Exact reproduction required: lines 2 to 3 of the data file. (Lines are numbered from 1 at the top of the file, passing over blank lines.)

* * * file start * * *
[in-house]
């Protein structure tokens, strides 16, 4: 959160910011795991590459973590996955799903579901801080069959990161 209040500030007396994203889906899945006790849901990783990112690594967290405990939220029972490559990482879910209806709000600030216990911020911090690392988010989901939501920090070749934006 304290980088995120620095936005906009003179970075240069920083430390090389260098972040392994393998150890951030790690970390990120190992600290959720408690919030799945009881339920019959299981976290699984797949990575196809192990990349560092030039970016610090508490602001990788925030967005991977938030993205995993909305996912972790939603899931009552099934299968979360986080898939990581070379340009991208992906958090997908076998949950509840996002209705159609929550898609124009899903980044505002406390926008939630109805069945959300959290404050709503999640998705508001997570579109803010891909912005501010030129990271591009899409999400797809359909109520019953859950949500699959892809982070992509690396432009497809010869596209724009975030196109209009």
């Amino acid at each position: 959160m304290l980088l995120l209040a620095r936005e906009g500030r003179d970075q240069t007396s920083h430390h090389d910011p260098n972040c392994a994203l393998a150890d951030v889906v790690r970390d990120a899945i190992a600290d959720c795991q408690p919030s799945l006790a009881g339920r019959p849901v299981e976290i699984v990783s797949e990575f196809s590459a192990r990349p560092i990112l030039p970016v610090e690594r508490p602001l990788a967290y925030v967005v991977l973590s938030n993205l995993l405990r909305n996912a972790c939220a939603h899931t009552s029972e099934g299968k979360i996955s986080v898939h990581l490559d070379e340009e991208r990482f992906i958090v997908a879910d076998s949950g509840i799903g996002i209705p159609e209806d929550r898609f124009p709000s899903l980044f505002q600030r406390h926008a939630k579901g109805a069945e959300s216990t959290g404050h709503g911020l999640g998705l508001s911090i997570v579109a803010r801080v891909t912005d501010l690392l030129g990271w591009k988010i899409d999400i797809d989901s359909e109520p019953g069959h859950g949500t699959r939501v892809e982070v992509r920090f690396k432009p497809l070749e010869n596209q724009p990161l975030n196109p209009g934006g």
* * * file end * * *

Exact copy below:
């Protein structure tokens, strides 16, 4: 959160910011795991590459973590996955799903579901801080069959990161 209040500030007396994203889906899945006790849901990783990112690594967290405990939220029972490559990482879910209806709000600030216990911020911090690392988010989901939501920090070749934006 304290980088995120620095936005906009003179970075240069920083430390090389260098972040392994393998150890951030790690970390990120190992600290959720408690919030799945009881339920019959299981976290699984797949990575196809192990990349560092030039970016610090508490602001990788925030967005991977938030993205995993909305996912972790939603899931009552099934299968979360986080898939990581070379340009991208992906958090997908076998949950509840996002209705159609929550898609124009899903980044505002406390926008939630109805069945959300959290404050709503999640998705508001997570579109803010891909912005501010030129990271591009899409999400797809359909109520019953859950949500699959892809982070992509690396432009497809010869596209724009975030196109209009």
């Amino acid at each position: 959160m304290l980088l995120l209040a620095r936005e906009g500030r003179d970075q240069t007396s920083h430390h090389d910011p260098n972040c392994a994203l393998a150890d951030v889906v790690r970390d990120a899945i190992a600290d959720c795991q408690p919030s799945l006790a009881g339920r019959p849901v299981e976290i699984v990783s797949e990575f196809s590459a192990r990349p560092i990112l030039p970016v610090e690594r508490p602001l990788a967290y925030v967005v991977l973590s938030n993205l995993l405990r909305n996912a972790c939220a939603h899931t009552s029972e099934g299968k979360i996955s986080v898939h990581l490559d070379e340009e991208r990482f992906i958090v997908a879910d076998s949950g509840i799903g996002i209705p159609e209806d929550r898609f124009p709000s899903l980044f505002q600030r406390h926008a939630k579901g109805a069945e959300s216990t959290g404050h709503g911020l999640g998705l508001s911090i997570v579109a803010r801080v891909t912005d501010l690392l030129g990271w591009k988010i899409d999400i797809d989901s359909e109520p019953g069959h859950g949500t699959r939501v892809e982070v992509r920090f690396k432009p497809l070749e010869n596209q724009p990161l975030n196109p209009g934006g």